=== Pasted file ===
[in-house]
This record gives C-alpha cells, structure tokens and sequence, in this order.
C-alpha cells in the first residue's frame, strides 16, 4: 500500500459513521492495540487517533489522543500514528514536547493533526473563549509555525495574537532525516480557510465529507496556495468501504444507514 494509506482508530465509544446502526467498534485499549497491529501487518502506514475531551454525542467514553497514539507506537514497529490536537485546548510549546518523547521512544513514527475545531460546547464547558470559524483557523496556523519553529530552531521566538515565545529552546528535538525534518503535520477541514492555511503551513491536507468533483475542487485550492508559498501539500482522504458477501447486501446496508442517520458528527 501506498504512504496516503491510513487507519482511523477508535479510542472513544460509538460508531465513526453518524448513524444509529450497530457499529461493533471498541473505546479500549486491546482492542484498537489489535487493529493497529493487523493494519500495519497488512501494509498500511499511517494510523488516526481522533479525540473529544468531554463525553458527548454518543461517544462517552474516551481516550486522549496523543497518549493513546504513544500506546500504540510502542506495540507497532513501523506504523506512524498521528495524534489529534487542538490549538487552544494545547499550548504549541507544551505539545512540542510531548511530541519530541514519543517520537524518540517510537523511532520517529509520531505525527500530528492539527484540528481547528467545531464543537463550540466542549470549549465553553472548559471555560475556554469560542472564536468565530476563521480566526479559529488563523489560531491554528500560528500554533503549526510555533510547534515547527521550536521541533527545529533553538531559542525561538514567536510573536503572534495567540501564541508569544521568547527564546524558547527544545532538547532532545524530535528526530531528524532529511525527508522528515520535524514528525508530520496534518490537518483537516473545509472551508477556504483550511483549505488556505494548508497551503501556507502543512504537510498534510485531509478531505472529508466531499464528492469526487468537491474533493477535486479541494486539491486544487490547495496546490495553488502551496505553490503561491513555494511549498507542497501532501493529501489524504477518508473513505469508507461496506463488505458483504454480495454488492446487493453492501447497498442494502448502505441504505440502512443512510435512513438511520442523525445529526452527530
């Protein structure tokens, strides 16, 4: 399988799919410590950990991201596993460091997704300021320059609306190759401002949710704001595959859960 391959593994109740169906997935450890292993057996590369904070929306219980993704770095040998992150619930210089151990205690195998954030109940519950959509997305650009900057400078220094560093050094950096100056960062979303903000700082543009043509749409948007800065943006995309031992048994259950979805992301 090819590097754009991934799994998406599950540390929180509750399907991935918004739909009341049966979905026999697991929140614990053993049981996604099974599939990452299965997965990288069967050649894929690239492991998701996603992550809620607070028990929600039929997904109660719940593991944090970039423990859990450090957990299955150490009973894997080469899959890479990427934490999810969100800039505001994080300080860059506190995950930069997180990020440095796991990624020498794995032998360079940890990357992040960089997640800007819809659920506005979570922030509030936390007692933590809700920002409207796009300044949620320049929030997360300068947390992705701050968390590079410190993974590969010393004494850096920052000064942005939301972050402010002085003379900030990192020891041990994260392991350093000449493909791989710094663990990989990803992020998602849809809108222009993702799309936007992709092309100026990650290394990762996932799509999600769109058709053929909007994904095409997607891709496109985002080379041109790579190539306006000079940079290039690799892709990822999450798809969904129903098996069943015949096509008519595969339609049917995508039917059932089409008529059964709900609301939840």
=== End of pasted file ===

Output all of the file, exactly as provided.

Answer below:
[in-house]
This record gives C-alpha cells, structure tokens and sequence, in this order.
C-alpha cells in the first residue's frame, strides 16, 4: 500500500459513521492495540487517533489522543500514528514536547493533526473563549509555525495574537532525516480557510465529507496556495468501504444507514 494509506482508530465509544446502526467498534485499549497491529501487518502506514475531551454525542467514553497514539507506537514497529490536537485546548510549546518523547521512544513514527475545531460546547464547558470559524483557523496556523519553529530552531521566538515565545529552546528535538525534518503535520477541514492555511503551513491536507468533483475542487485550492508559498501539500482522504458477501447486501446496508442517520458528527 501506498504512504496516503491510513487507519482511523477508535479510542472513544460509538460508531465513526453518524448513524444509529450497530457499529461493533471498541473505546479500549486491546482492542484498537489489535487493529493497529493487523493494519500495519497488512501494509498500511499511517494510523488516526481522533479525540473529544468531554463525553458527548454518543461517544462517552474516551481516550486522549496523543497518549493513546504513544500506546500504540510502542506495540507497532513501523506504523506512524498521528495524534489529534487542538490549538487552544494545547499550548504549541507544551505539545512540542510531548511530541519530541514519543517520537524518540517510537523511532520517529509520531505525527500530528492539527484540528481547528467545531464543537463550540466542549470549549465553553472548559471555560475556554469560542472564536468565530476563521480566526479559529488563523489560531491554528500560528500554533503549526510555533510547534515547527521550536521541533527545529533553538531559542525561538514567536510573536503572534495567540501564541508569544521568547527564546524558547527544545532538547532532545524530535528526530531528524532529511525527508522528515520535524514528525508530520496534518490537518483537516473545509472551508477556504483550511483549505488556505494548508497551503501556507502543512504537510498534510485531509478531505472529508466531499464528492469526487468537491474533493477535486479541494486539491486544487490547495496546490495553488502551496505553490503561491513555494511549498507542497501532501493529501489524504477518508473513505469508507461496506463488505458483504454480495454488492446487493453492501447497498442494502448502505441504505440502512443512510435512513438511520442523525445529526452527530
């Protein structure tokens, strides 16, 4: 399988799919410590950990991201596993460091997704300021320059609306190759401002949710704001595959859960 391959593994109740169906997935450890292993057996590369904070929306219980993704770095040998992150619930210089151990205690195998954030109940519950959509997305650009900057400078220094560093050094950096100056960062979303903000700082543009043509749409948007800065943006995309031992048994259950979805992301 090819590097754009991934799994998406599950540390929180509750399907991935918004739909009341049966979905026999697991929140614990053993049981996604099974599939990452299965997965990288069967050649894929690239492991998701996603992550809620607070028990929600039929997904109660719940593991944090970039423990859990450090957990299955150490009973894997080469899959890479990427934490999810969100800039505001994080300080860059506190995950930069997180990020440095796991990624020498794995032998360079940890990357992040960089997640800007819809659920506005979570922030509030936390007692933590809700920002409207796009300044949620320049929030997360300068947390992705701050968390590079410190993974590969010393004494850096920052000064942005939301972050402010002085003379900030990192020891041990994260392991350093000449493909791989710094663990990989990803992020998602849809809108222009993702799309936007992709092309100026990650290394990762996932799509999600769109058709053929909007994904095409997607891709496109985002080379041109790579190539306006000079940079290039690799892709990822999450798809969904129903098996069943015949096509008519595969339609049917995508039917059932089409008529059964709900609301939840």